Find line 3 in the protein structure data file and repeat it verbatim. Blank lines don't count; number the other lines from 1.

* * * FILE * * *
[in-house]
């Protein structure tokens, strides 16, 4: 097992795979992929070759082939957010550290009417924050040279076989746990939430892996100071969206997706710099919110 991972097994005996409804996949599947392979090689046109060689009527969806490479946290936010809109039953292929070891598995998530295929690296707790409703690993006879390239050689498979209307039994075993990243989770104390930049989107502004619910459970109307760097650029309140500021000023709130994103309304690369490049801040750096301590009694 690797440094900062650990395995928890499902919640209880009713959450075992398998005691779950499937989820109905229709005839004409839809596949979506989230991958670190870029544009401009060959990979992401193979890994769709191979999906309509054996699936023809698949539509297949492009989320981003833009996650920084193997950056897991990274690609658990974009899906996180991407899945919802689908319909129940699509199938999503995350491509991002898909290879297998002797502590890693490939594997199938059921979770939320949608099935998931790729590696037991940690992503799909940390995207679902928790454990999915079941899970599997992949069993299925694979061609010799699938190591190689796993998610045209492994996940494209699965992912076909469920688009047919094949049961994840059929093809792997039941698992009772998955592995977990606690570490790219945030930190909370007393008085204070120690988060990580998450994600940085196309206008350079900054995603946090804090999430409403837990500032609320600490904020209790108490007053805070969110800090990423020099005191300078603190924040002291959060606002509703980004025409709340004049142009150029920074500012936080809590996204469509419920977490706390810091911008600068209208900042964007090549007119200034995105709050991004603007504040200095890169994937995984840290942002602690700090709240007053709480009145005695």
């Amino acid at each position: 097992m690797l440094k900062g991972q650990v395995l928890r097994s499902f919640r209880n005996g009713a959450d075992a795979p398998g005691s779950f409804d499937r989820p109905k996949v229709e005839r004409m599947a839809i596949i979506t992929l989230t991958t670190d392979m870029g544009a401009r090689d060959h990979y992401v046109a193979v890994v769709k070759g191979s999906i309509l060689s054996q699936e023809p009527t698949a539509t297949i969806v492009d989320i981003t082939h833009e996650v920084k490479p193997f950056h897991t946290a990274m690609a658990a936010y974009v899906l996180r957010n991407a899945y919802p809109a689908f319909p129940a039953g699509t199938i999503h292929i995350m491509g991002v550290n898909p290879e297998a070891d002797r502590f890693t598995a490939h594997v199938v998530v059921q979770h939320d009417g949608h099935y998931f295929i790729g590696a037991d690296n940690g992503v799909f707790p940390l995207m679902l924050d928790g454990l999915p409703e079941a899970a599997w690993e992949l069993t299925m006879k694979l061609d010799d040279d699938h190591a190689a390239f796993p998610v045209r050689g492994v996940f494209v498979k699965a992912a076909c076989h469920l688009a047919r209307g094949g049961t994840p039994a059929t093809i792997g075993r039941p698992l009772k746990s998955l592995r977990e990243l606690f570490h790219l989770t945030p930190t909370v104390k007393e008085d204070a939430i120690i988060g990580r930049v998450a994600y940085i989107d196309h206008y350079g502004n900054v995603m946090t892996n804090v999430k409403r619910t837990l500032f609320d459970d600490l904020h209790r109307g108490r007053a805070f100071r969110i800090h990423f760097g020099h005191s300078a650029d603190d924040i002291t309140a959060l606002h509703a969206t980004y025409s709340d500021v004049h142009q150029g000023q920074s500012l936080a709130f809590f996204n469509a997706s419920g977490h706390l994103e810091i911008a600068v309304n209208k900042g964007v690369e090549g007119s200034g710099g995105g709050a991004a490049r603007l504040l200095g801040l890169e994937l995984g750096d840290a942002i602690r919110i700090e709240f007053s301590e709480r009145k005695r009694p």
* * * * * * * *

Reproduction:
């Amino acid at each position: 097992m690797l440094k900062g991972q650990v395995l928890r097994s499902f919640r209880n005996g009713a959450d075992a795979p398998g005691s779950f409804d499937r989820p109905k996949v229709e005839r004409m599947a839809i596949i979506t992929l989230t991958t670190d392979m870029g544009a401009r090689d060959h990979y992401v046109a193979v890994v769709k070759g191979s999906i309509l060689s054996q699936e023809p009527t698949a539509t297949i969806v492009d989320i981003t082939h833009e996650v920084k490479p193997f950056h897991t946290a990274m690609a658990a936010y974009v899906l996180r957010n991407a899945y919802p809109a689908f319909p129940a039953g699509t199938i999503h292929i995350m491509g991002v550290n898909p290879e297998a070891d002797r502590f890693t598995a490939h594997v199938v998530v059921q979770h939320d009417g949608h099935y998931f295929i790729g590696a037991d690296n940690g992503v799909f707790p940390l995207m679902l924050d928790g454990l999915p409703e079941a899970a599997w690993e992949l069993t299925m006879k694979l061609d010799d040279d699938h190591a190689a390239f796993p998610v045209r050689g492994v996940f494209v498979k699965a992912a076909c076989h469920l688009a047919r209307g094949g049961t994840p039994a059929t093809i792997g075993r039941p698992l009772k746990s998955l592995r977990e990243l606690f570490h790219l989770t945030p930190t909370v104390k007393e008085d204070a939430i120690i988060g990580r930049v998450a994600y940085i989107d196309h206008y350079g502004n900054v995603m946090t892996n804090v999430k409403r619910t837990l500032f609320d459970d600490l904020h209790r109307g108490r007053a805070f100071r969110i800090h990423f760097g020099h005191s300078a650029d603190d924040i002291t309140a959060l606002h509703a969206t980004y025409s709340d500021v004049h142009q150029g000023q920074s500012l936080a709130f809590f996204n469509a997706s419920g977490h706390l994103e810091i911008a600068v309304n209208k900042g964007v690369e090549g007119s200034g710099g995105g709050a991004a490049r603007l504040l200095g801040l890169e994937l995984g750096d840290a942002i602690r919110i700090e709240f007053s301590e709480r009145k005695r009694p």